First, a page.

Leeds founded, London based collective Nubiyan Twist took over Rescue Rooms stage (and the audiences’ bodies) last Wednesday. Izzy Felton is your guide through their eclectic set.
The usual suspects of a night in Rescue Rooms, dark fruits drinking indie fans and the occasional lost DNB enthusiast who can’t find their way back to Stealth- these were swapped for a mixed bag of excitable twenty-somethings and 6 Music dads. Ready for a fused night of jazz, soul, afrobeat Nubiyan Twist sounds. I had been warned prior to the gig that Nubiyan Twist were ten times better in the flesh than on record. They certainly proved the rumours to be true.
There was a collective silence when we initially walked into the venue, the usual buzz pre gig seemingly dissipated in order to admire support act Ayanna Witter-Johnson, as she performed a rendition of Roxanne by The Police. Armed with just a cello, sweet vocals and funky leotard, her performance was enthralling and warm. She even asked the audience if they had any requests. The performance ended with Sing on Nightingale, a touching tribute to Ayanna’s good friend and poet Michael who passed away not long ago.
"You can’t help but admire the craftmanship and dexterity of every member, who all swap and change instruments throughout"
Then for the main act. Nubiyan Twist walk onto the stage. From just Ayanna Witter-Johnson and her cello on stage, to a collective of 10 plus people and every instrument you could think of bouncing about the stage. The party had begun. It’s hard to pigeon hole the group into one genre, who describe themselves on their website as being a fusion of jazz, hip-hop, afrobeat, Latin, soul, reggae and dance music. The whole performance was one big build up, exploring a piece of each of those genres along the way. First up, they are joined by Ria Moran, a songwriter, composer and performer who has joined the group on their tour. Here we hear the R&B influence on the collective, with their song Morning Light. Then member Nick Richards takes to the mic to perform the third single from their latest album, soulful number Buckle Up. The whole time you can’t help but admire the craftmanship and dexterity of every member, who all swap and change instruments throughout. There’s not a dull moment during the whole set.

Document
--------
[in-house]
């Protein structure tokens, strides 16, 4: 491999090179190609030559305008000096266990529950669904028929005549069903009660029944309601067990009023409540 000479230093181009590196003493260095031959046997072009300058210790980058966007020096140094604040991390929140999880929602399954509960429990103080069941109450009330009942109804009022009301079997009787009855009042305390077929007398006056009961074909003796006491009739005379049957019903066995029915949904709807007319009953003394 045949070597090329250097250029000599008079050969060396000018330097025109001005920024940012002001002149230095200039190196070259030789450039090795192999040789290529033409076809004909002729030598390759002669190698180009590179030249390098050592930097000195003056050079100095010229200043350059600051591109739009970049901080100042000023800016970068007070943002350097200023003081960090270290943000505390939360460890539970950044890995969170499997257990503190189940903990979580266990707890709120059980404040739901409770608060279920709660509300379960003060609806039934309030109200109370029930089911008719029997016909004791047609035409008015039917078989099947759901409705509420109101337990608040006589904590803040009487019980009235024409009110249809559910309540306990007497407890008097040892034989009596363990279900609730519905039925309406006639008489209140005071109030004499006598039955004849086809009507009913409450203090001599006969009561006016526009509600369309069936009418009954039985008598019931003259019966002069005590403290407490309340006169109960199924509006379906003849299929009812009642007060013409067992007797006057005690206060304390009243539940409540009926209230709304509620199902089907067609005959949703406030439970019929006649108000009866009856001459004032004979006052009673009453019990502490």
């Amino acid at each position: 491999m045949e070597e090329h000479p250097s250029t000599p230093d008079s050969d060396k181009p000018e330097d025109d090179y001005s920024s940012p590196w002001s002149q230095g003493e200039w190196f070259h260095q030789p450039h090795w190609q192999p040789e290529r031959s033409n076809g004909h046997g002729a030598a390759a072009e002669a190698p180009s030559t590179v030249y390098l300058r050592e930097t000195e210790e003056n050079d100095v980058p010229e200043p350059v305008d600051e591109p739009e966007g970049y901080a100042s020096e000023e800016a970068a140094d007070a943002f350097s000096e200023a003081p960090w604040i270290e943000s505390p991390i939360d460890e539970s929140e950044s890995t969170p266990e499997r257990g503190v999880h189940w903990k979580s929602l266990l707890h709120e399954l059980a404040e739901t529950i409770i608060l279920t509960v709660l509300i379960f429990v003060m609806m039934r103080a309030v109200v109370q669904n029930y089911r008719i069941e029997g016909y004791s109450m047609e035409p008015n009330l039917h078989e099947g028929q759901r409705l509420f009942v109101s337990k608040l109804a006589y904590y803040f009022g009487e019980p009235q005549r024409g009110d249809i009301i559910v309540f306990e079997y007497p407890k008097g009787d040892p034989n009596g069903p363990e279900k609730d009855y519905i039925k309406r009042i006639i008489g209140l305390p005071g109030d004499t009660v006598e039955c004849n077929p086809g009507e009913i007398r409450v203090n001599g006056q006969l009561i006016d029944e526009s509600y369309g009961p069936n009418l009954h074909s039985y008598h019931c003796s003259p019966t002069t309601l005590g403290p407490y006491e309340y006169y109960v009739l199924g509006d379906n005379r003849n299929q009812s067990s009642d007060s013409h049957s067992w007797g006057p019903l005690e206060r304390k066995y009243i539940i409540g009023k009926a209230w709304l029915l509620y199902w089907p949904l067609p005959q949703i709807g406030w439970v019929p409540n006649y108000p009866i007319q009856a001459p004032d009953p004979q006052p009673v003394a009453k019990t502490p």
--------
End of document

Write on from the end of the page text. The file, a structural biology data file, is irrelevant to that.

The trumpets and bongos take centre stage for Ma Wonka, my personal favourite Nubiyan Twist track. Suddenly the energy shoots up, with the entry of K.O.G, Ghanaian artist and regular collaborator with the collective. With contagious dance moves and ferocious vocals, K.O.G and the collective hold tight onto the audience, taking us right to the streets of Ghana. With each song, it felt as if the music crept into your veins just that little bit more, finishing on some of their most energetic numbers like If I Know. Basically, the whole thing just felt like one big party; celebrating music from around the world and musicians that are insanely talented at what they do. I left Rescue Rooms wanting to dance for the rest of the week.
Written by: Izzy Felton
Edited by: Joe Hughes